In October, 1855, Hawkins sold and conveyed the land to one
Hamiter, Hamiter, as a part of the consideration, assuming the
payment of the notes which Hawkins had given to Lewis. Hamiter went
into possession of the premises and occupied them with his family
until May, 1866, when he died, leaving a widow and nine children
his heirs-at-law, and whom, with the widow, he made his devisees,
the widow being made his executrix. The widow and her family had
occupied the premises ever since Hamiter's, the husband's,
Nothing having been paid by anyone upon the two notes, Lewis
sued Hawkins, and on the 11th of August, 1860, recovered a judgment
against him for $1,201. The judgment remaining also wholly unpaid,
Lewis filed, in August, 1871, a bill against Hawkins and the widow
and executrix of Hamiter (his children and heirs-at-law not,
however, being made parties) to enforce the payment of the notes
and interest against the land.
The bill alleged that the complainant had always been and still
was willing to perform the agreement on his part, and offered to
execute and bring into court, to be delivered to the defendants, or
either of them lawfully entitled thereto, a deed conveying the land
in fee simple in accordance with the condition of the title bond on
being paid the purchase money due, with the interest. And alleged
further that the complainant, since the second note fell due, had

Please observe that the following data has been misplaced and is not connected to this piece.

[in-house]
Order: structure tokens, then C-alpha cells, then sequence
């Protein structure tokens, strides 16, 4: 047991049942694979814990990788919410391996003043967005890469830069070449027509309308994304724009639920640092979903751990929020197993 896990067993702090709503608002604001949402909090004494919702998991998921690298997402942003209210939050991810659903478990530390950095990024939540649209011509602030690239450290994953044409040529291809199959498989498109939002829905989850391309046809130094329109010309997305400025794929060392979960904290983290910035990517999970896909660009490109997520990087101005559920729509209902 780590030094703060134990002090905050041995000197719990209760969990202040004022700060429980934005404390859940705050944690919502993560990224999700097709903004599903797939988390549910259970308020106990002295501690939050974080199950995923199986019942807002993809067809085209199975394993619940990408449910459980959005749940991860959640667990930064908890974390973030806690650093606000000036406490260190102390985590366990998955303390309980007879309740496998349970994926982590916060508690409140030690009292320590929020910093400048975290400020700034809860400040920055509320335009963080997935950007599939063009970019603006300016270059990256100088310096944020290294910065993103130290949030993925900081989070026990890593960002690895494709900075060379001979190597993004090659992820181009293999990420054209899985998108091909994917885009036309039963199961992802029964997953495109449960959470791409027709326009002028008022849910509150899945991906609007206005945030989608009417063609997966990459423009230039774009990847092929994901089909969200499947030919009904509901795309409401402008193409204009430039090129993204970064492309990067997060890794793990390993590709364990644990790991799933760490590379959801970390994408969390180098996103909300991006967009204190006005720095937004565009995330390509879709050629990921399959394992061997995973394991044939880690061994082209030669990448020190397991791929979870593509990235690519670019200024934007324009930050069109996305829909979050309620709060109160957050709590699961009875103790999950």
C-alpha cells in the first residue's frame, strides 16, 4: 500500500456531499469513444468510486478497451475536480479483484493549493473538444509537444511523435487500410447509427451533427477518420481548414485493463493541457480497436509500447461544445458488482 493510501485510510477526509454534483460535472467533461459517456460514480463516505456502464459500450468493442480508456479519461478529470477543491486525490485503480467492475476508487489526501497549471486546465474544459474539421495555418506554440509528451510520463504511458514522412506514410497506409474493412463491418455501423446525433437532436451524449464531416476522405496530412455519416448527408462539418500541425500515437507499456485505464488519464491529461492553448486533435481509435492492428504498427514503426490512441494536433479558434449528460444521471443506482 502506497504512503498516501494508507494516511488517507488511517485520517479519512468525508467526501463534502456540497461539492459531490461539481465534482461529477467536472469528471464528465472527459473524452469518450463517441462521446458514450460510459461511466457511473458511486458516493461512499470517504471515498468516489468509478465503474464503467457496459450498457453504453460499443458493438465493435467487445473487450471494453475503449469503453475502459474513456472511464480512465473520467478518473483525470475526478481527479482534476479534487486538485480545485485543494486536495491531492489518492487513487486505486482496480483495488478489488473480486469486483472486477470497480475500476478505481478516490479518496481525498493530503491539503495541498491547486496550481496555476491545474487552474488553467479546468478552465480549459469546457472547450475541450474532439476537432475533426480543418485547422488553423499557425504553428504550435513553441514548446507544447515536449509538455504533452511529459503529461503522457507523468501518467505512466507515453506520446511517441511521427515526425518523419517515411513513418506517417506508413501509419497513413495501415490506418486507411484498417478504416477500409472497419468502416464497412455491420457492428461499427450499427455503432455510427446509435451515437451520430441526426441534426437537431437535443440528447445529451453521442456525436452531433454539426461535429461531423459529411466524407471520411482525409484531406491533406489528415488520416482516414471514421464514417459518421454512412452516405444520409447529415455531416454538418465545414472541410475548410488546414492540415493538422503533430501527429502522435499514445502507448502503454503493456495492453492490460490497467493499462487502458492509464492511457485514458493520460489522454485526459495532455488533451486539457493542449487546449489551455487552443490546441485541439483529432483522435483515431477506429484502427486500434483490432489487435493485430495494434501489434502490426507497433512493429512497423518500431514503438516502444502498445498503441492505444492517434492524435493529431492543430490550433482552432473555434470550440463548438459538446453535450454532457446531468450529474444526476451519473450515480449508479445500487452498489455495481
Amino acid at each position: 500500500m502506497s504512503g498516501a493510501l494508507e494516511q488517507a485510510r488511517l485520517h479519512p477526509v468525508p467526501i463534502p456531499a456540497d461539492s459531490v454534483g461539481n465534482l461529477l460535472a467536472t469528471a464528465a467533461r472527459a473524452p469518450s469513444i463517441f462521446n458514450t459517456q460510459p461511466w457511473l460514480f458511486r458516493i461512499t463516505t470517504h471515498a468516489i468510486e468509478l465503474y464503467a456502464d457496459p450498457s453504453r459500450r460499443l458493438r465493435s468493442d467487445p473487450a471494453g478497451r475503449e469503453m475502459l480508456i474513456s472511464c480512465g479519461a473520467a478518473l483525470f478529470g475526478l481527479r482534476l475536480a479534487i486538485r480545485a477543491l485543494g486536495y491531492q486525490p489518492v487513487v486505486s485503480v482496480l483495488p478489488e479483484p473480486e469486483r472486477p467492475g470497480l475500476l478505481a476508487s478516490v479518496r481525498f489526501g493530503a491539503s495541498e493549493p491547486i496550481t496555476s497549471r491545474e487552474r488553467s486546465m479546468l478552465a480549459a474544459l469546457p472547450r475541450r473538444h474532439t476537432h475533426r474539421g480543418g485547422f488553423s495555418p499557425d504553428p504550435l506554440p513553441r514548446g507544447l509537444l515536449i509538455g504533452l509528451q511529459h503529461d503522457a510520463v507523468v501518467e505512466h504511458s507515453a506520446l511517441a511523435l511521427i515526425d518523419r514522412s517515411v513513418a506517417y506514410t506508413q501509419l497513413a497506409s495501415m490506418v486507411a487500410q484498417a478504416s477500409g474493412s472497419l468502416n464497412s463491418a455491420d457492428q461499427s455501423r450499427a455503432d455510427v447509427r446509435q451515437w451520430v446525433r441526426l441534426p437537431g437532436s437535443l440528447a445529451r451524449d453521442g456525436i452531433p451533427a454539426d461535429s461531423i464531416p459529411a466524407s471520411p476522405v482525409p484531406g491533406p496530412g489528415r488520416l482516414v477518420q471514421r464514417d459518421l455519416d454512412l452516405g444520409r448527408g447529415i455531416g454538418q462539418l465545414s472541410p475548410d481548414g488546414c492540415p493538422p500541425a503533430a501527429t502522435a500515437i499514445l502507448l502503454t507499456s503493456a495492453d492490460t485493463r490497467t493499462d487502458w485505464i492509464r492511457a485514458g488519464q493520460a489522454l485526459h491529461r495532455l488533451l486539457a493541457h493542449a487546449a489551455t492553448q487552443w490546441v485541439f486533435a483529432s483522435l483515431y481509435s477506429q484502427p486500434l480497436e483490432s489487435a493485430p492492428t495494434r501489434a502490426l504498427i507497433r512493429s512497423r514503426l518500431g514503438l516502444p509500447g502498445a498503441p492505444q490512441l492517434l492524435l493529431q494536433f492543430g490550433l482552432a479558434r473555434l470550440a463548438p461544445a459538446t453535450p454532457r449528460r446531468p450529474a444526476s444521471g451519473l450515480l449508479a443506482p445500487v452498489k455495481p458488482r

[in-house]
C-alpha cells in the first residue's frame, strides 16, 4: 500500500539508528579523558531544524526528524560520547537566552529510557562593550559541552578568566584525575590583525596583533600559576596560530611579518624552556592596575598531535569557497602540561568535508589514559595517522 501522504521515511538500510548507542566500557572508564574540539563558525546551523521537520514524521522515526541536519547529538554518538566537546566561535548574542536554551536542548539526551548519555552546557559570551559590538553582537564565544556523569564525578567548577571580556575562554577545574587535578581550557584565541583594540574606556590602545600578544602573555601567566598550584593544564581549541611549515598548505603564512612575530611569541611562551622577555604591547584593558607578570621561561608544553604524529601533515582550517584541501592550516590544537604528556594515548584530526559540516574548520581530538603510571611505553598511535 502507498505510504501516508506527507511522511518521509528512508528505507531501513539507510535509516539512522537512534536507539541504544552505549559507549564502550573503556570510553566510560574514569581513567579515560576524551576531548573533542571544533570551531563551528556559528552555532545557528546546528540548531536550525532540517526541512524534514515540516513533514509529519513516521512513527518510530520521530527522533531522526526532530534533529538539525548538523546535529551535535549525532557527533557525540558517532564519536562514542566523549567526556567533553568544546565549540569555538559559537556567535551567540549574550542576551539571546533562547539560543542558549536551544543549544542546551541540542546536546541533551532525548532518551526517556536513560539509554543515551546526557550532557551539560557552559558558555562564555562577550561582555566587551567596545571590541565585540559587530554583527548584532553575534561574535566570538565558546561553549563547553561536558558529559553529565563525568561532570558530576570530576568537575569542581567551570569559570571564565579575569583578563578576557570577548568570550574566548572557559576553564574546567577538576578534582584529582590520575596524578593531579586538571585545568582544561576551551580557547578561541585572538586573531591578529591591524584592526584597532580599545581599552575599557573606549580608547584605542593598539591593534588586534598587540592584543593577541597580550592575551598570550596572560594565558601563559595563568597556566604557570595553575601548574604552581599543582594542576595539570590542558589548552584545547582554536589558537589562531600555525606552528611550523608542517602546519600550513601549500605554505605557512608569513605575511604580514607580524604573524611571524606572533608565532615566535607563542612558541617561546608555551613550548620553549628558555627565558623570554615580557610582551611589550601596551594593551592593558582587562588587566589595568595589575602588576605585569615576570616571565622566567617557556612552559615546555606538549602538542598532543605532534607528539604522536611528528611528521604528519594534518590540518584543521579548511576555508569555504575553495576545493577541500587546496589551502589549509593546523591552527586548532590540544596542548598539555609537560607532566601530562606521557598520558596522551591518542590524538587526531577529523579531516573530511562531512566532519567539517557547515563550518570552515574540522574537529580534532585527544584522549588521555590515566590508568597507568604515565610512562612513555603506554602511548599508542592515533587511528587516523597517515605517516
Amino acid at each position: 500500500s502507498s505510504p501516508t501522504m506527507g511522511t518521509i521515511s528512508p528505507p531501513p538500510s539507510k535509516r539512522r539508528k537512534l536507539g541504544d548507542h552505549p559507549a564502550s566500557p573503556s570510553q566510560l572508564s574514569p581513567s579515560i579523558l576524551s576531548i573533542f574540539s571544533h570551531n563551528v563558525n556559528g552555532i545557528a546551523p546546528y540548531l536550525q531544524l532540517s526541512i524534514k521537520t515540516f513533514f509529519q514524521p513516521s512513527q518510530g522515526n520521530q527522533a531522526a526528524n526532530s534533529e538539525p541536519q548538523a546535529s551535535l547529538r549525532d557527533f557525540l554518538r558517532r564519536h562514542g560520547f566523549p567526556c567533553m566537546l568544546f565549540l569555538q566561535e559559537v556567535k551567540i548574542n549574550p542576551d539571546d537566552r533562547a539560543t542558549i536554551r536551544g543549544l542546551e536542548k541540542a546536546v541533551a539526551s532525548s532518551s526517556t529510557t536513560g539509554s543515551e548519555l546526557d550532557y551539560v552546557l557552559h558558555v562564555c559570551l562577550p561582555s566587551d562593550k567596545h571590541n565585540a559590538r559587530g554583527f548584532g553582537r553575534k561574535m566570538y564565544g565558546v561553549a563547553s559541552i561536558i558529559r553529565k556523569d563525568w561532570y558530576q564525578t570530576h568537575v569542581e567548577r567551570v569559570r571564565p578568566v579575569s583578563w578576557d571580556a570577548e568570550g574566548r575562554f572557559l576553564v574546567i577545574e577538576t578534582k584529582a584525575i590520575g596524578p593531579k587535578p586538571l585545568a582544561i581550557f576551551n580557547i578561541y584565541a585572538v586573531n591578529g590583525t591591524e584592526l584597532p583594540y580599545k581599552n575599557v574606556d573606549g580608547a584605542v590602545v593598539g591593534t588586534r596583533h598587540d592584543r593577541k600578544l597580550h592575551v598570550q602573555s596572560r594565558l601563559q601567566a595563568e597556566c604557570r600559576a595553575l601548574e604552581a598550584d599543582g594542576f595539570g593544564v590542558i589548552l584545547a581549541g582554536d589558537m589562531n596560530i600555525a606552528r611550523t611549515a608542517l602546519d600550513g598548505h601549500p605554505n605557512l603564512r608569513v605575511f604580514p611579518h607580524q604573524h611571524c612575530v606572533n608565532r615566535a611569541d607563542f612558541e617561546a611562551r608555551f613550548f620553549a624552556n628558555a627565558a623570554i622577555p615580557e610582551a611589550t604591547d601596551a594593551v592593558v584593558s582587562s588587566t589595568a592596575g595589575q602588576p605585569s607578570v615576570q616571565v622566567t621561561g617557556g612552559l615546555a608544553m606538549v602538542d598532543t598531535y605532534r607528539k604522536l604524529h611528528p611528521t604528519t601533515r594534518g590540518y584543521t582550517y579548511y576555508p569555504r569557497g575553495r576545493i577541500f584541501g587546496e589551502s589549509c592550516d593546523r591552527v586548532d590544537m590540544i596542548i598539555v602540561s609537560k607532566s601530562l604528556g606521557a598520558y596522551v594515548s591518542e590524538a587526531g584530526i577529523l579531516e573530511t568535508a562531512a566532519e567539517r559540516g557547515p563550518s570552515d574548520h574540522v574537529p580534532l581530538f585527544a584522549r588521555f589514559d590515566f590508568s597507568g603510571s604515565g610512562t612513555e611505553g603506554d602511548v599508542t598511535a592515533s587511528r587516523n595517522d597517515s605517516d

duly tendered to Hawkins a deed of conveyance and demanded the
payment of the amount due for the purchase money thereof, but that
Hawkins refused to accept the deed and to pay the purchase
The prayer of the bill was that the equity of redemption of the
defendants, and of all persons claiming through them or either of
them, might be barred and foreclosed and that the defendants be
compelled to pay to the complainant the amount due to him for the
land with interest, the complainant being ready and willing to
execute and deliver to the defendant Hawkins, or his assigns, a
deed for the land in fee simple with warranty of title, and that in
Page 90 U. S. 122
said defendants would not pay the said purchase money by a short
day to be named, the premises might be sold and the proceeds
applied to the payment of the decree to be rendered for the
Both defendants answered.
The answer of Hawkins denied that any tender of a deed as
alleged in the bill had been made to him, and he set up as a
defense his discharge in bankruptcy.
Mrs. Hamiter, the widow, relied upon the already-mentioned
statute of limitations of Arkansas, which bars suits at law and in
equity for real estate after the lapse of seven years from the time
the cause of action accrued.
The depositions of both Lewis and Hawkins were taken. The former
stated that the tender alleged in the bill had been made, the
latter that no such tender had ever been made.
The court below dismissed the bill for want of equity, and from
that, its decree, Lewis, the complainant, brought the case
Page 90 U. S. 125
MR. JUSTICE SWAYNE delivered the opinion of the Court.
Upon the execution of the notes and the title bond between Lewis
and Hawkins, Lewis held the legal title as trustee for Hawkins, and
Hawkins was a trustee for Lewis as to the purchase money. Hawkins
was cestui que trust